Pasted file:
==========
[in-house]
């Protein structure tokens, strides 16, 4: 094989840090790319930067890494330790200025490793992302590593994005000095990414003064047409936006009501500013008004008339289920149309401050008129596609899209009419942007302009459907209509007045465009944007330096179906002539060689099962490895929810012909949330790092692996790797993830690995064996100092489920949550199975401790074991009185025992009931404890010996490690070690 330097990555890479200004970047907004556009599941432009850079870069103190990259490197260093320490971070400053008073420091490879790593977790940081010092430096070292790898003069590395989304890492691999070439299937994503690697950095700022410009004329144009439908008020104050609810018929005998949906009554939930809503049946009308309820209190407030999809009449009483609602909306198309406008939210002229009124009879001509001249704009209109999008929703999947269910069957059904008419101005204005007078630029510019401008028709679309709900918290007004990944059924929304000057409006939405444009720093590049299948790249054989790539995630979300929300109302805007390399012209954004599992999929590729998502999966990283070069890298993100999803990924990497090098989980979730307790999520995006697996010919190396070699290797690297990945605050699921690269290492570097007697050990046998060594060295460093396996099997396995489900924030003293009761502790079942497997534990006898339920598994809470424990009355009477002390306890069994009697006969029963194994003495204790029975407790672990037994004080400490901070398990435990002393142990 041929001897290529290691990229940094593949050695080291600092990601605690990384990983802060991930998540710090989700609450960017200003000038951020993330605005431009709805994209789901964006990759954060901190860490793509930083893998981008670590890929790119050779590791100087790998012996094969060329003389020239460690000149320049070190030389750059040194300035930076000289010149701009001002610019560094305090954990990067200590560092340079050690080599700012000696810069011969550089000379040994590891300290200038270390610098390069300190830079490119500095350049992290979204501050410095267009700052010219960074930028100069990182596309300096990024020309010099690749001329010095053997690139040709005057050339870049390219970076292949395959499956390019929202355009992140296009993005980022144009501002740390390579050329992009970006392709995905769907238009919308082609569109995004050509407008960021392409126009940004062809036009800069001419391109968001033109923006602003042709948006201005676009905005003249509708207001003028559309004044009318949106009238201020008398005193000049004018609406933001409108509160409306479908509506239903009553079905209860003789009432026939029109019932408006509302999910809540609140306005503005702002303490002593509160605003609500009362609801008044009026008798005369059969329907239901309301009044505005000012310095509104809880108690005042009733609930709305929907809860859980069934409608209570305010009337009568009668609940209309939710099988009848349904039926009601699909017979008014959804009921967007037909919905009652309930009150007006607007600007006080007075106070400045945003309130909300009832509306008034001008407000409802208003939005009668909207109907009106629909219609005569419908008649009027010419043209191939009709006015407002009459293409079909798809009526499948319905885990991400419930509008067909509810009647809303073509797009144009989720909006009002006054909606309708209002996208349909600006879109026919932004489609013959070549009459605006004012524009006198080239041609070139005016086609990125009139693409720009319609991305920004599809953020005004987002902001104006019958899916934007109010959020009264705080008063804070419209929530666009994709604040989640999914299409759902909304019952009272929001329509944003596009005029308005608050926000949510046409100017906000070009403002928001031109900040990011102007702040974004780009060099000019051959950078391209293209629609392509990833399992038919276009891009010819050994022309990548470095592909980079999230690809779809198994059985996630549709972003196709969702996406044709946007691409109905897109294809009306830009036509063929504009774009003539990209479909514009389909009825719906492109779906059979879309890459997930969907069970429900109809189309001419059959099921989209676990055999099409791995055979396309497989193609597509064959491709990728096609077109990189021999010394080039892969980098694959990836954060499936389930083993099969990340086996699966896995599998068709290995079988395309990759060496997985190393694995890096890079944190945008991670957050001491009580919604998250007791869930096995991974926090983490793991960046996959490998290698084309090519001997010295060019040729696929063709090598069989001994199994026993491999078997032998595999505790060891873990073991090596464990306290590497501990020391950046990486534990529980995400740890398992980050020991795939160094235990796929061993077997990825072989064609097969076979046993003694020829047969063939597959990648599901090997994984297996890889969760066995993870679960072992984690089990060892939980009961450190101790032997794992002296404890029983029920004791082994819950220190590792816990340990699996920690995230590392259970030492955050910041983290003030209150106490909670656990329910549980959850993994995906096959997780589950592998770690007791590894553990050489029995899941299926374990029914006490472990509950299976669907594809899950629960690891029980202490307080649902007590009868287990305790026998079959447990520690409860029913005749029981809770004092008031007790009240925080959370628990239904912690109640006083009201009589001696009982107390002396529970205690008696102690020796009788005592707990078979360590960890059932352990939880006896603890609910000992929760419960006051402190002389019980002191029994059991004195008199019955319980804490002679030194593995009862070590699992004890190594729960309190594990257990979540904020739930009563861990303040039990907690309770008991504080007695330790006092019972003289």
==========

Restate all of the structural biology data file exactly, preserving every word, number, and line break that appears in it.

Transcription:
[in-house]
């Protein structure tokens, strides 16, 4: 094989840090790319930067890494330790200025490793992302590593994005000095990414003064047409936006009501500013008004008339289920149309401050008129596609899209009419942007302009459907209509007045465009944007330096179906002539060689099962490895929810012909949330790092692996790797993830690995064996100092489920949550199975401790074991009185025992009931404890010996490690070690 330097990555890479200004970047907004556009599941432009850079870069103190990259490197260093320490971070400053008073420091490879790593977790940081010092430096070292790898003069590395989304890492691999070439299937994503690697950095700022410009004329144009439908008020104050609810018929005998949906009554939930809503049946009308309820209190407030999809009449009483609602909306198309406008939210002229009124009879001509001249704009209109999008929703999947269910069957059904008419101005204005007078630029510019401008028709679309709900918290007004990944059924929304000057409006939405444009720093590049299948790249054989790539995630979300929300109302805007390399012209954004599992999929590729998502999966990283070069890298993100999803990924990497090098989980979730307790999520995006697996010919190396070699290797690297990945605050699921690269290492570097007697050990046998060594060295460093396996099997396995489900924030003293009761502790079942497997534990006898339920598994809470424990009355009477002390306890069994009697006969029963194994003495204790029975407790672990037994004080400490901070398990435990002393142990 041929001897290529290691990229940094593949050695080291600092990601605690990384990983802060991930998540710090989700609450960017200003000038951020993330605005431009709805994209789901964006990759954060901190860490793509930083893998981008670590890929790119050779590791100087790998012996094969060329003389020239460690000149320049070190030389750059040194300035930076000289010149701009001002610019560094305090954990990067200590560092340079050690080599700012000696810069011969550089000379040994590891300290200038270390610098390069300190830079490119500095350049992290979204501050410095267009700052010219960074930028100069990182596309300096990024020309010099690749001329010095053997690139040709005057050339870049390219970076292949395959499956390019929202355009992140296009993005980022144009501002740390390579050329992009970006392709995905769907238009919308082609569109995004050509407008960021392409126009940004062809036009800069001419391109968001033109923006602003042709948006201005676009905005003249509708207001003028559309004044009318949106009238201020008398005193000049004018609406933001409108509160409306479908509506239903009553079905209860003789009432026939029109019932408006509302999910809540609140306005503005702002303490002593509160605003609500009362609801008044009026008798005369059969329907239901309301009044505005000012310095509104809880108690005042009733609930709305929907809860859980069934409608209570305010009337009568009668609940209309939710099988009848349904039926009601699909017979008014959804009921967007037909919905009652309930009150007006607007600007006080007075106070400045945003309130909300009832509306008034001008407000409802208003939005009668909207109907009106629909219609005569419908008649009027010419043209191939009709006015407002009459293409079909798809009526499948319905885990991400419930509008067909509810009647809303073509797009144009989720909006009002006054909606309708209002996208349909600006879109026919932004489609013959070549009459605006004012524009006198080239041609070139005016086609990125009139693409720009319609991305920004599809953020005004987002902001104006019958899916934007109010959020009264705080008063804070419209929530666009994709604040989640999914299409759902909304019952009272929001329509944003596009005029308005608050926000949510046409100017906000070009403002928001031109900040990011102007702040974004780009060099000019051959950078391209293209629609392509990833399992038919276009891009010819050994022309990548470095592909980079999230690809779809198994059985996630549709972003196709969702996406044709946007691409109905897109294809009306830009036509063929504009774009003539990209479909514009389909009825719906492109779906059979879309890459997930969907069970429900109809189309001419059959099921989209676990055999099409791995055979396309497989193609597509064959491709990728096609077109990189021999010394080039892969980098694959990836954060499936389930083993099969990340086996699966896995599998068709290995079988395309990759060496997985190393694995890096890079944190945008991670957050001491009580919604998250007791869930096995991974926090983490793991960046996959490998290698084309090519001997010295060019040729696929063709090598069989001994199994026993491999078997032998595999505790060891873990073991090596464990306290590497501990020391950046990486534990529980995400740890398992980050020991795939160094235990796929061993077997990825072989064609097969076979046993003694020829047969063939597959990648599901090997994984297996890889969760066995993870679960072992984690089990060892939980009961450190101790032997794992002296404890029983029920004791082994819950220190590792816990340990699996920690995230590392259970030492955050910041983290003030209150106490909670656990329910549980959850993994995906096959997780589950592998770690007791590894553990050489029995899941299926374990029914006490472990509950299976669907594809899950629960690891029980202490307080649902007590009868287990305790026998079959447990520690409860029913005749029981809770004092008031007790009240925080959370628990239904912690109640006083009201009589001696009982107390002396529970205690008696102690020796009788005592707990078979360590960890059932352990939880006896603890609910000992929760419960006051402190002389019980002191029994059991004195008199019955319980804490002679030194593995009862070590699992004890190594729960309190594990257990979540904020739930009563861990303040039990907690309770008991504080007695330790006092019972003289």